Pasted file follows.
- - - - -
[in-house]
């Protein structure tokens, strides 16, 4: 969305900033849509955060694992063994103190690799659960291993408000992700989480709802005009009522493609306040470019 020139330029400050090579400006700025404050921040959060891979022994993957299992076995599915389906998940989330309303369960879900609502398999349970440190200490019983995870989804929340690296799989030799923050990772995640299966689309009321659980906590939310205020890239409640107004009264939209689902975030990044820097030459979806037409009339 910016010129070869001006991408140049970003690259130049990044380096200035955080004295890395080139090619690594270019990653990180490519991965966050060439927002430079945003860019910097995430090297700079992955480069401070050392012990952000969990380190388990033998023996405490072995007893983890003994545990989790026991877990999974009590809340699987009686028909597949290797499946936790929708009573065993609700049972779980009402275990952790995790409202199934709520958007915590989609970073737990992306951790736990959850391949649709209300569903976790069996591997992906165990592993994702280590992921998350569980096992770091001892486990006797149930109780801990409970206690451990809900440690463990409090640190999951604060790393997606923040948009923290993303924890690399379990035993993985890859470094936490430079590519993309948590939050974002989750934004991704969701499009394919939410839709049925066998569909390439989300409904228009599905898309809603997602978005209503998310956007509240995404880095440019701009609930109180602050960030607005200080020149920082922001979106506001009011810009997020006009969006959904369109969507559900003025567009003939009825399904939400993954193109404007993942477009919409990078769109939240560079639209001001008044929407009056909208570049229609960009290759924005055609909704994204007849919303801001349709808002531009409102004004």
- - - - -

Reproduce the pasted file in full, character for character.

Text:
[in-house]
């Protein structure tokens, strides 16, 4: 969305900033849509955060694992063994103190690799659960291993408000992700989480709802005009009522493609306040470019 020139330029400050090579400006700025404050921040959060891979022994993957299992076995599915389906998940989330309303369960879900609502398999349970440190200490019983995870989804929340690296799989030799923050990772995640299966689309009321659980906590939310205020890239409640107004009264939209689902975030990044820097030459979806037409009339 910016010129070869001006991408140049970003690259130049990044380096200035955080004295890395080139090619690594270019990653990180490519991965966050060439927002430079945003860019910097995430090297700079992955480069401070050392012990952000969990380190388990033998023996405490072995007893983890003994545990989790026991877990999974009590809340699987009686028909597949290797499946936790929708009573065993609700049972779980009402275990952790995790409202199934709520958007915590989609970073737990992306951790736990959850391949649709209300569903976790069996591997992906165990592993994702280590992921998350569980096992770091001892486990006797149930109780801990409970206690451990809900440690463990409090640190999951604060790393997606923040948009923290993303924890690399379990035993993985890859470094936490430079590519993309948590939050974002989750934004991704969701499009394919939410839709049925066998569909390439989300409904228009599905898309809603997602978005209503998310956007509240995404880095440019701009609930109180602050960030607005200080020149920082922001979106506001009011810009997020006009969006959904369109969507559900003025567009003939009825399904939400993954193109404007993942477009919409990078769109939240560079639209001001008044929407009056909208570049229609960009290759924005055609909704994204007849919303801001349709808002531009409102004004």